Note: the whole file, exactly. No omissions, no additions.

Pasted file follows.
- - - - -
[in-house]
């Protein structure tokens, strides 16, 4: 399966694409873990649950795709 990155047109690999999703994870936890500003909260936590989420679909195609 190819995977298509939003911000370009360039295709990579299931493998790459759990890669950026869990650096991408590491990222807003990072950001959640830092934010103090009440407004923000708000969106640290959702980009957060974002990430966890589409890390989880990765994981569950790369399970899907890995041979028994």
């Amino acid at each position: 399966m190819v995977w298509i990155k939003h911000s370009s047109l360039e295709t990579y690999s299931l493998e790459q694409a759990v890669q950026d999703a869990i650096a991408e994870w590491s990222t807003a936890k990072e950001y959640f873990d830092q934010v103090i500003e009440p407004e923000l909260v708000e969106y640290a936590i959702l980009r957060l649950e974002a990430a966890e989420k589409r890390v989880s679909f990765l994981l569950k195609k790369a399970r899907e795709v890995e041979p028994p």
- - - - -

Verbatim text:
[in-house]
């Protein structure tokens, strides 16, 4: 399966694409873990649950795709 990155047109690999999703994870936890500003909260936590989420679909195609 190819995977298509939003911000370009360039295709990579299931493998790459759990890669950026869990650096991408590491990222807003990072950001959640830092934010103090009440407004923000708000969106640290959702980009957060974002990430966890589409890390989880990765994981569950790369399970899907890995041979028994």
């Amino acid at each position: 399966m190819v995977w298509i990155k939003h911000s370009s047109l360039e295709t990579y690999s299931l493998e790459q694409a759990v890669q950026d999703a869990i650096a991408e994870w590491s990222t807003a936890k990072e950001y959640f873990d830092q934010v103090i500003e009440p407004e923000l909260v708000e969106y640290a936590i959702l980009r957060l649950e974002a990430a966890e989420k589409r890390v989880s679909f990765l994981l569950k195609k790369a399970r899907e795709v890995e041979p028994p």